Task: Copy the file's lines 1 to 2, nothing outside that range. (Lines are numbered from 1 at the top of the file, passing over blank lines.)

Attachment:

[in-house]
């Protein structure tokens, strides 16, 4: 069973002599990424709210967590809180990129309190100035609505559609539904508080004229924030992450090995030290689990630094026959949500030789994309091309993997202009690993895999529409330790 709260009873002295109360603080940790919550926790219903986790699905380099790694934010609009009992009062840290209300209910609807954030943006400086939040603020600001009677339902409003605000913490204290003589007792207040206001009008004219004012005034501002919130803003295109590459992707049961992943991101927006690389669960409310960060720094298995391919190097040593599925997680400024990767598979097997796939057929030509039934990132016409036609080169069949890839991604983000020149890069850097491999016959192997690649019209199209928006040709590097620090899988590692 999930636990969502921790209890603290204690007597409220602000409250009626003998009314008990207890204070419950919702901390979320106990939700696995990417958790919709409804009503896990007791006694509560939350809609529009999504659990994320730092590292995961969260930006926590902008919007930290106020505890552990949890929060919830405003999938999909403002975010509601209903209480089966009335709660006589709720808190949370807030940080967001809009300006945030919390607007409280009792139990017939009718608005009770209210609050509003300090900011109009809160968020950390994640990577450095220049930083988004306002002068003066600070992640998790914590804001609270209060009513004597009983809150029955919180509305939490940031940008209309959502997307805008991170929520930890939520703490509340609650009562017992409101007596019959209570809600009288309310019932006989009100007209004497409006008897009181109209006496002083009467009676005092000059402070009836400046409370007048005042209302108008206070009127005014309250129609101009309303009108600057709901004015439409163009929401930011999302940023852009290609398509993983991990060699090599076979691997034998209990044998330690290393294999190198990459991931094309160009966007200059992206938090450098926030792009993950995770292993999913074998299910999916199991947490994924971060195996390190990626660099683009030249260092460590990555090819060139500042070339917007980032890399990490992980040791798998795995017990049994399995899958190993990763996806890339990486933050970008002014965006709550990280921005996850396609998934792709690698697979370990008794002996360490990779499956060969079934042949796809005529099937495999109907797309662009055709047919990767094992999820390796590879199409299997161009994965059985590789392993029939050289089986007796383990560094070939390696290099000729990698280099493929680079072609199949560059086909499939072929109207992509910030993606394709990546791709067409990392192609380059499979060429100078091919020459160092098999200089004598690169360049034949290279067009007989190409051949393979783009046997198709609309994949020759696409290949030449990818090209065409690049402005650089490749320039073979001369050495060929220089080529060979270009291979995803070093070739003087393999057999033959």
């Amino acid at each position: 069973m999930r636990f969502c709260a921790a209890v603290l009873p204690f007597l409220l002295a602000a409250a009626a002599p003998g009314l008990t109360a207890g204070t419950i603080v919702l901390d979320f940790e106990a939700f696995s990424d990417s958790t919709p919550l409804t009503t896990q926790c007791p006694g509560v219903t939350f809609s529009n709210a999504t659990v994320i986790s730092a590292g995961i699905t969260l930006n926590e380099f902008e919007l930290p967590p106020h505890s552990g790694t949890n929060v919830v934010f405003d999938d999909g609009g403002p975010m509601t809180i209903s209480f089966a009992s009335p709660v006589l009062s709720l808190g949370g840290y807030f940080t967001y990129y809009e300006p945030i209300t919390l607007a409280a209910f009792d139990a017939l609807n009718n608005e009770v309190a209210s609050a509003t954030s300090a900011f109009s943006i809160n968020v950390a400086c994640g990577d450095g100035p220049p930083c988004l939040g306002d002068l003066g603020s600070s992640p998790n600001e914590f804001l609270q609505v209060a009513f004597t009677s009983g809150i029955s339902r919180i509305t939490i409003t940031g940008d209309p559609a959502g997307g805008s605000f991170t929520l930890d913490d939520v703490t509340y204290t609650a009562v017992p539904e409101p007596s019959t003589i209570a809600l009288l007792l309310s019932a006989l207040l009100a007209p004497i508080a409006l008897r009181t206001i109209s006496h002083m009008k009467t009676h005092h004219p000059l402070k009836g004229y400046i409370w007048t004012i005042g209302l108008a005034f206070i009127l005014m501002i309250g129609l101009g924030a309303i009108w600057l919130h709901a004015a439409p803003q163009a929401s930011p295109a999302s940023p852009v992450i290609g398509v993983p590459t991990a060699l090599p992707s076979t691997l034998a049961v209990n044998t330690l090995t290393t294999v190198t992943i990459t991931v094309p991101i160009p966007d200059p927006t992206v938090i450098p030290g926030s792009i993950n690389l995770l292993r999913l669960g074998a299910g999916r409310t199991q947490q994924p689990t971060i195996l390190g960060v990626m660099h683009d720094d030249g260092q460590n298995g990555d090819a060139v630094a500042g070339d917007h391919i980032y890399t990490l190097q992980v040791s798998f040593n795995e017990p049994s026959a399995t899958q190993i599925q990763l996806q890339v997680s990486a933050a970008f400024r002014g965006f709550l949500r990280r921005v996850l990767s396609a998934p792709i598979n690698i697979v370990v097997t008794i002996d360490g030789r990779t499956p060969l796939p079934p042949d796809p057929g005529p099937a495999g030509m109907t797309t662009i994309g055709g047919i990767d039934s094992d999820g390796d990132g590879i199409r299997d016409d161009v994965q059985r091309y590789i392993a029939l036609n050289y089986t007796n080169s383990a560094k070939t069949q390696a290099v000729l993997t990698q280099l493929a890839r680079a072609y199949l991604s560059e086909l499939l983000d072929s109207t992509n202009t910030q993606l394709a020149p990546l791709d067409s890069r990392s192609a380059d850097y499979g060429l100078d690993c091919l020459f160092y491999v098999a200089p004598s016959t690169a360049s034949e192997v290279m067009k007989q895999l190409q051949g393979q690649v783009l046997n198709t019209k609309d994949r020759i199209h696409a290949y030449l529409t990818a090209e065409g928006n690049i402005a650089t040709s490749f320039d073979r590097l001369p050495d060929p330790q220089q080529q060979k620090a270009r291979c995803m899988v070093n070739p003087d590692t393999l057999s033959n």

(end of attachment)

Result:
[in-house]
């Protein structure tokens, strides 16, 4: 069973002599990424709210967590809180990129309190100035609505559609539904508080004229924030992450090995030290689990630094026959949500030789994309091309993997202009690993895999529409330790 709260009873002295109360603080940790919550926790219903986790699905380099790694934010609009009992009062840290209300209910609807954030943006400086939040603020600001009677339902409003605000913490204290003589007792207040206001009008004219004012005034501002919130803003295109590459992707049961992943991101927006690389669960409310960060720094298995391919190097040593599925997680400024990767598979097997796939057929030509039934990132016409036609080169069949890839991604983000020149890069850097491999016959192997690649019209199209928006040709590097620090899988590692 999930636990969502921790209890603290204690007597409220602000409250009626003998009314008990207890204070419950919702901390979320106990939700696995990417958790919709409804009503896990007791006694509560939350809609529009999504659990994320730092590292995961969260930006926590902008919007930290106020505890552990949890929060919830405003999938999909403002975010509601209903209480089966009335709660006589709720808190949370807030940080967001809009300006945030919390607007409280009792139990017939009718608005009770209210609050509003300090900011109009809160968020950390994640990577450095220049930083988004306002002068003066600070992640998790914590804001609270209060009513004597009983809150029955919180509305939490940031940008209309959502997307805008991170929520930890939520703490509340609650009562017992409101007596019959209570809600009288309310019932006989009100007209004497409006008897009181109209006496002083009467009676005092000059402070009836400046409370007048005042209302108008206070009127005014309250129609101009309303009108600057709901004015439409163009929401930011999302940023852009290609398509993983991990060699090599076979691997034998209990044998330690290393294999190198990459991931094309160009966007200059992206938090450098926030792009993950995770292993999913074998299910999916199991947490994924971060195996390190990626660099683009030249260092460590990555090819060139500042070339917007980032890399990490992980040791798998795995017990049994399995899958190993990763996806890339990486933050970008002014965006709550990280921005996850396609998934792709690698697979370990008794002996360490990779499956060969079934042949796809005529099937495999109907797309662009055709047919990767094992999820390796590879199409299997161009994965059985590789392993029939050289089986007796383990560094070939390696290099000729990698280099493929680079072609199949560059086909499939072929109207992509910030993606394709990546791709067409990392192609380059499979060429100078091919020459160092098999200089004598690169360049034949290279067009007989190409051949393979783009046997198709609309994949020759696409290949030449990818090209065409690049402005650089490749320039073979001369050495060929220089080529060979270009291979995803070093070739003087393999057999033959």